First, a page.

When choosing our retriever and retriever options for RAG applications, we need to evaluate answer quality. I stepped through a few example queries above, but for a user-facing app, we really need to do bulk evaluations of a large quantity of questions (~200) to see the effect of an option on answer quality. To make it easier to run bulk evaluations, I've created the ai-rag-chat-evaluator repository, that can run both GPT-based metrics and code-based metrics against RAG chat apps.

Here are the results from evaluations against a synthetically generated data set for a RAG app based on all my personal blog posts:

search mode groundedness relevance answer_length citation_match
vector only 2.79 1.81 366.73 0.02
text only 4.87 4.74 662.34 0.89
hybrid 3.26 2.15 365.66 0.11
hybrid with ranker 4.89 4.78 670.89 0.92

Despite being the author of this blog post, I was shocked to see how poorly vector search did on its own, with an average groundedness of 2.79 (out of 5) and only 2% of the answers with citations matching the ground truth citations. Full-text search on its own did fairly well, with an average groundedness of 4.87 and a citation match rate of 89%. Hybrid search without the semantic ranker improved upon vector search, with an average groundedness of 3.26 and citation match of 11%, but it did much better with the semantic ranker, with an average groundedness of 4.89 and a citation match rate of 92%. As we would expect, that's the highest numbers across all the options.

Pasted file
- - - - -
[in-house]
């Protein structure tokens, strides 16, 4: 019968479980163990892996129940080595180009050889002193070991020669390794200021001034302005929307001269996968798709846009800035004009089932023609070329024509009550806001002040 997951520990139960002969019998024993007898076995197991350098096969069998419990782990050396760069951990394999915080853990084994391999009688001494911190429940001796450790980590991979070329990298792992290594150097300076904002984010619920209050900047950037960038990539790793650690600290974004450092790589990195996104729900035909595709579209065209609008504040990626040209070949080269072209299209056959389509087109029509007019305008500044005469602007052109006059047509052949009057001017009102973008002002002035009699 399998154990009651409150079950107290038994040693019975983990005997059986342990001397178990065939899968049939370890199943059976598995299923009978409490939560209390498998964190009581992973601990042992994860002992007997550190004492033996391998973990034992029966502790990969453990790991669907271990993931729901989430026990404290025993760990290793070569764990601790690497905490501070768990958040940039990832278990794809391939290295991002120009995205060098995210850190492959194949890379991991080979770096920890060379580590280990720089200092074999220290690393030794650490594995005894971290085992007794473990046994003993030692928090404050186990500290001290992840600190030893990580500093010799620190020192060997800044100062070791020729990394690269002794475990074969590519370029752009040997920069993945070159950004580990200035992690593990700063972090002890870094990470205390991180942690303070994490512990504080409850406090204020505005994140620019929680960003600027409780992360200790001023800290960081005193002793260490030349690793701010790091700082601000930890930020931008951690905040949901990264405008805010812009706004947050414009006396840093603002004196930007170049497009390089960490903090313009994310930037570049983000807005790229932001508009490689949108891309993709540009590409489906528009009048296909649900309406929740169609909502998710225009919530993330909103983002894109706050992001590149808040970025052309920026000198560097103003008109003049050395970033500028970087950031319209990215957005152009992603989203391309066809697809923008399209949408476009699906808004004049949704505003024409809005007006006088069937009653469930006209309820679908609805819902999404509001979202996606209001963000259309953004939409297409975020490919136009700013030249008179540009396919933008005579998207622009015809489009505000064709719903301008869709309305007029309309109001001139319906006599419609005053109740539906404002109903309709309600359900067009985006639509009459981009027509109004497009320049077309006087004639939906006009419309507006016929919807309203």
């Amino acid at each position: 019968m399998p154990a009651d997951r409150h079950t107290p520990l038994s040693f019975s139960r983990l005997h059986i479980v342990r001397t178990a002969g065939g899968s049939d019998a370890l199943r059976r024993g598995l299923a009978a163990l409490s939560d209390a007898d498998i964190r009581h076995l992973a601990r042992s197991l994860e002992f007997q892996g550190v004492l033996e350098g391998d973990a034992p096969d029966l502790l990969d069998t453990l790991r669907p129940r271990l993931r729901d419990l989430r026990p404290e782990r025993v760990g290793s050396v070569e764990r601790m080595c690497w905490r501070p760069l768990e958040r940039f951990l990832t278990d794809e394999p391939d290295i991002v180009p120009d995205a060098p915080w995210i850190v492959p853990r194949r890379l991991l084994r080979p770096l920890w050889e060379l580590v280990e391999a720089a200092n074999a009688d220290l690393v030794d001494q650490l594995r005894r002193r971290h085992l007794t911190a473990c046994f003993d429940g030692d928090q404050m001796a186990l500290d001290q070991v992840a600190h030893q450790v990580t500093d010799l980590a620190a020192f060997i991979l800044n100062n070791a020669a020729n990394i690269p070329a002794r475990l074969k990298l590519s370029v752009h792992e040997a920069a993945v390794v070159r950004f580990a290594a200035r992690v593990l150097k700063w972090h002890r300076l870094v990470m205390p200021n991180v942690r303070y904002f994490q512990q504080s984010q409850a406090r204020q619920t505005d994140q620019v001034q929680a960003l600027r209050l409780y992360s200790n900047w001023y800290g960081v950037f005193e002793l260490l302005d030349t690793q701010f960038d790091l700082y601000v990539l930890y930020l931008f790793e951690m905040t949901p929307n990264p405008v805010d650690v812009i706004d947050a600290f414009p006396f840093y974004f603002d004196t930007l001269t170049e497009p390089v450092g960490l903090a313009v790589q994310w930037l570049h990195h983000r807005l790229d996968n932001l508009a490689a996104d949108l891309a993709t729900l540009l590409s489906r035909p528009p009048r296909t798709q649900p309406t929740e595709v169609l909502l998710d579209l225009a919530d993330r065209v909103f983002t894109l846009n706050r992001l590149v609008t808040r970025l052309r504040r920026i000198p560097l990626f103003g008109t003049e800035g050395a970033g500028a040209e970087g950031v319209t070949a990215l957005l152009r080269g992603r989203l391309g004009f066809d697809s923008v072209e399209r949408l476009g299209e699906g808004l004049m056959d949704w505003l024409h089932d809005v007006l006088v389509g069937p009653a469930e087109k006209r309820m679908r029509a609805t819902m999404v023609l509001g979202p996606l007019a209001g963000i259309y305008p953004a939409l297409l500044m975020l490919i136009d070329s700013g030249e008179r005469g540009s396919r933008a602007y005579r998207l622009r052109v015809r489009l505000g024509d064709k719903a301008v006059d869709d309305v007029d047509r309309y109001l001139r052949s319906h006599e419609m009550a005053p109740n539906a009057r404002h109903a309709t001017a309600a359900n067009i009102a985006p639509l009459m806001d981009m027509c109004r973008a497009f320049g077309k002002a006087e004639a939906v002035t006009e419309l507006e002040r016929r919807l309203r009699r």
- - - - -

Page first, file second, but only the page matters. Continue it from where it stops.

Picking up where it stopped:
But why do we see vector search and ranker-less hybrid search scoring so remarkably low? Besides what I've talked about above, I think it's also due to:

  • The full-text search option in Azure AI Search is really good. It uses BM25 and is fairly battle-tested, having been around for many years before vector search became so popular. The BM25 algorithm is based off TF-IDF and produces something like sparse vectors itself, so it's more advanced than a simple substring search. AI Search also uses standard NLP tricks like stemming and spell check. Many databases have full text search capabilities, but they won't all be as full-featured as the Azure AI Search full-text search.
  • My ground truth data set is biased towards compatibility with full-text-search. I generated the sample questions and answers by feeding my blog posts to GPT-4 and asking it to come up with good Q&A based off the text, so I think it's very likely that GPT-4 chose to use similar wording as my posts. An actual question-asker might use very different wording - heck, they might even ask in a different language like Spanish or Chinese! That's where vector search could really shine, and where full-text search wouldn't do so well. It's a good reminder of why need to continue updating evaluation data sets based off what our RAG chat users ask in the real world.

So in conclusion, if we are going to go down the path of using vector search, it is absolutely imperative that we employ a full hybrid search with all four steps and that we evaluate our results to ensure we're using the best retrieval options for the job.